The Bible calls these people God's 'elect,' or Christ's 'bride,' or His 'church,' or 'believers,' or many other things. Christ's people are from every nation, tribe, kindred and tongue who have an inheritance in heaven, but they are a particular people God chooses to save out of the entire sinful human race.

I don't know Jesus died just for the elect. I have friends who believe Jesus died for every single human being who has ever lived, those in hell and in heaven, and as a result, they are hopeful that one day God will - in the end - bring every sinner into union with Christ. They hold out a hope that somehow, someway, and someday, Jesus will empty hell, and every sinner will be redeemed because everyone will see the glory of the Son who actually redeemed them.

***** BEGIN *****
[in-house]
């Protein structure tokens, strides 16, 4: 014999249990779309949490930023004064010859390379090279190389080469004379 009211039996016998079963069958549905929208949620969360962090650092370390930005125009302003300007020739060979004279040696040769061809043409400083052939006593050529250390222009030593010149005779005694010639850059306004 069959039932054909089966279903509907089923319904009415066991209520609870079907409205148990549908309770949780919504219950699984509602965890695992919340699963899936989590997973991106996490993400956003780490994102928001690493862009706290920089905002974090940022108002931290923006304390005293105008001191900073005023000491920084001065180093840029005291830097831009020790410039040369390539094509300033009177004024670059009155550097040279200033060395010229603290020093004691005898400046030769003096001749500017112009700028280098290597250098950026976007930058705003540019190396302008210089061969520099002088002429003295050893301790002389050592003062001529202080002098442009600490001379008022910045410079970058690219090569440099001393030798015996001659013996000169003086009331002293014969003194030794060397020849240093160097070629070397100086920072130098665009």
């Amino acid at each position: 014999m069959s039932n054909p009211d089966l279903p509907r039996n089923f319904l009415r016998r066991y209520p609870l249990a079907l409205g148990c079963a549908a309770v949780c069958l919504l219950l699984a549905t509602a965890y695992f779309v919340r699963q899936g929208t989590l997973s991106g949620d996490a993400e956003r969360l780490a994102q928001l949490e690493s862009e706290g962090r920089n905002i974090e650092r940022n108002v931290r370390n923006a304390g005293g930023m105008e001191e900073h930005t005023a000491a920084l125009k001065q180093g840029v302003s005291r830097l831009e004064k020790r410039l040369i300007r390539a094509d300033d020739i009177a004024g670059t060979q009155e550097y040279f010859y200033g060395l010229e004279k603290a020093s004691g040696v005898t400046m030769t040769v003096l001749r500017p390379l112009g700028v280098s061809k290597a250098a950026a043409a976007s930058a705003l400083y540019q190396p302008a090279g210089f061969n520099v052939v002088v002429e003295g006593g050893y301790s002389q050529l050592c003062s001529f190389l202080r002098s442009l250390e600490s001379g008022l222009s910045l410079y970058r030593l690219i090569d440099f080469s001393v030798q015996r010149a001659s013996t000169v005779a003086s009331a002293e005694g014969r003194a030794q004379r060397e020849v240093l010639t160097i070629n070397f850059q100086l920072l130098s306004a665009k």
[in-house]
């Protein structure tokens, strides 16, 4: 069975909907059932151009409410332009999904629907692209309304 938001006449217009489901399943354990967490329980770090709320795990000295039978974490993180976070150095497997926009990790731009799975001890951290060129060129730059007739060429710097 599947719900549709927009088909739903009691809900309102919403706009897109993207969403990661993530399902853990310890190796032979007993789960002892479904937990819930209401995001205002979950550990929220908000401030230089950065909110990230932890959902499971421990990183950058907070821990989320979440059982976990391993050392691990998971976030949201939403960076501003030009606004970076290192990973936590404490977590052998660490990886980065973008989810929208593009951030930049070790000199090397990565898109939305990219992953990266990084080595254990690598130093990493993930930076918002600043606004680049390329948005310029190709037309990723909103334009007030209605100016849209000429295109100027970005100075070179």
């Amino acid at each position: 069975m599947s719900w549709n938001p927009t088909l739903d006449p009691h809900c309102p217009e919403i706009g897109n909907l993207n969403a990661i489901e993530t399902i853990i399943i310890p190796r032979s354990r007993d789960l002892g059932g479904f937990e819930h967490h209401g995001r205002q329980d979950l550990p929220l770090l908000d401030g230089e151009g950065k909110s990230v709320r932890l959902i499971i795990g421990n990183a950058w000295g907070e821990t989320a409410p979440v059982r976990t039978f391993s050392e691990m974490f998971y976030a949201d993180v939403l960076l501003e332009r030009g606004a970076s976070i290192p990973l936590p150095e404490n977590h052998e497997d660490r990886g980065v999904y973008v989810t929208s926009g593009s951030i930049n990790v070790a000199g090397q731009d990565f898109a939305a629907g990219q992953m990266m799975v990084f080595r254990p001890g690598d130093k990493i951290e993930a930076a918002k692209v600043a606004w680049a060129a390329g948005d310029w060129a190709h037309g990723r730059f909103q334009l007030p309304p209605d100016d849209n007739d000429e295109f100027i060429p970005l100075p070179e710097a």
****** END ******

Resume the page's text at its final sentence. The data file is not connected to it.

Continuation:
I teach what I believe (particular redemption), but I don't "know" that what I believe about particular redemption is true. One day we will all find out. My belief in particular redemption is not shaken by those who oppose it. My belief in particular redemption does not form my identity.

My fellowship with other believers is not defined by our mutual faith in particular redemption. I don't know that particular redemption is true - but I believe it.

What binds me in fellowship to others is our mutual knowledge of God through our faith in Jesus Christ.

(2). I believe and teach that the earth is a young earth, but I know Jesus.

I don't know that the earth is young. When I teach through Genesis expositional, as I have done three times, I teach that God created the earth at most 6,000 years ago - because that is what I believe. However, I don't "know" that God created the earth 6,000 years ago.